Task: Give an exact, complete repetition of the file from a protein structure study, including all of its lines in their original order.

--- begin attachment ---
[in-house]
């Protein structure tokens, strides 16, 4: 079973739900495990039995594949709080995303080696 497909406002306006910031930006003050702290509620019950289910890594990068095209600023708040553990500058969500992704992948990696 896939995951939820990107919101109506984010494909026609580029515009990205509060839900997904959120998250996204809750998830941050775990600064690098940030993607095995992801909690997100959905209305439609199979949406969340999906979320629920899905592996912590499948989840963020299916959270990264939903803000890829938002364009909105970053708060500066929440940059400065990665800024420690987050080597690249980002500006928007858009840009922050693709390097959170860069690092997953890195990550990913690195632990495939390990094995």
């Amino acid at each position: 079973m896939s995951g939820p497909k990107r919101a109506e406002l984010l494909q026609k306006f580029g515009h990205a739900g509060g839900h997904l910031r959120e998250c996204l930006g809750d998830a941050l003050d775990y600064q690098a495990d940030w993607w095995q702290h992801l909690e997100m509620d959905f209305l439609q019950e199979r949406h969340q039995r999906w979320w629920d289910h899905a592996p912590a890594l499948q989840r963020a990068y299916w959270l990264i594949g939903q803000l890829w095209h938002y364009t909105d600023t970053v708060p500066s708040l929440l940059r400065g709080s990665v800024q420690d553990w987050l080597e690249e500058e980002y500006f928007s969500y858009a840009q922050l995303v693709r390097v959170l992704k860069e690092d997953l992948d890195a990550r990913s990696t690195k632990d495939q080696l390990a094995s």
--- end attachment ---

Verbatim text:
[in-house]
């Protein structure tokens, strides 16, 4: 079973739900495990039995594949709080995303080696 497909406002306006910031930006003050702290509620019950289910890594990068095209600023708040553990500058969500992704992948990696 896939995951939820990107919101109506984010494909026609580029515009990205509060839900997904959120998250996204809750998830941050775990600064690098940030993607095995992801909690997100959905209305439609199979949406969340999906979320629920899905592996912590499948989840963020299916959270990264939903803000890829938002364009909105970053708060500066929440940059400065990665800024420690987050080597690249980002500006928007858009840009922050693709390097959170860069690092997953890195990550990913690195632990495939390990094995």
């Amino acid at each position: 079973m896939s995951g939820p497909k990107r919101a109506e406002l984010l494909q026609k306006f580029g515009h990205a739900g509060g839900h997904l910031r959120e998250c996204l930006g809750d998830a941050l003050d775990y600064q690098a495990d940030w993607w095995q702290h992801l909690e997100m509620d959905f209305l439609q019950e199979r949406h969340q039995r999906w979320w629920d289910h899905a592996p912590a890594l499948q989840r963020a990068y299916w959270l990264i594949g939903q803000l890829w095209h938002y364009t909105d600023t970053v708060p500066s708040l929440l940059r400065g709080s990665v800024q420690d553990w987050l080597e690249e500058e980002y500006f928007s969500y858009a840009q922050l995303v693709r390097v959170l992704k860069e690092d997953l992948d890195a990550r990913s990696t690195k632990d495939q080696l390990a094995s």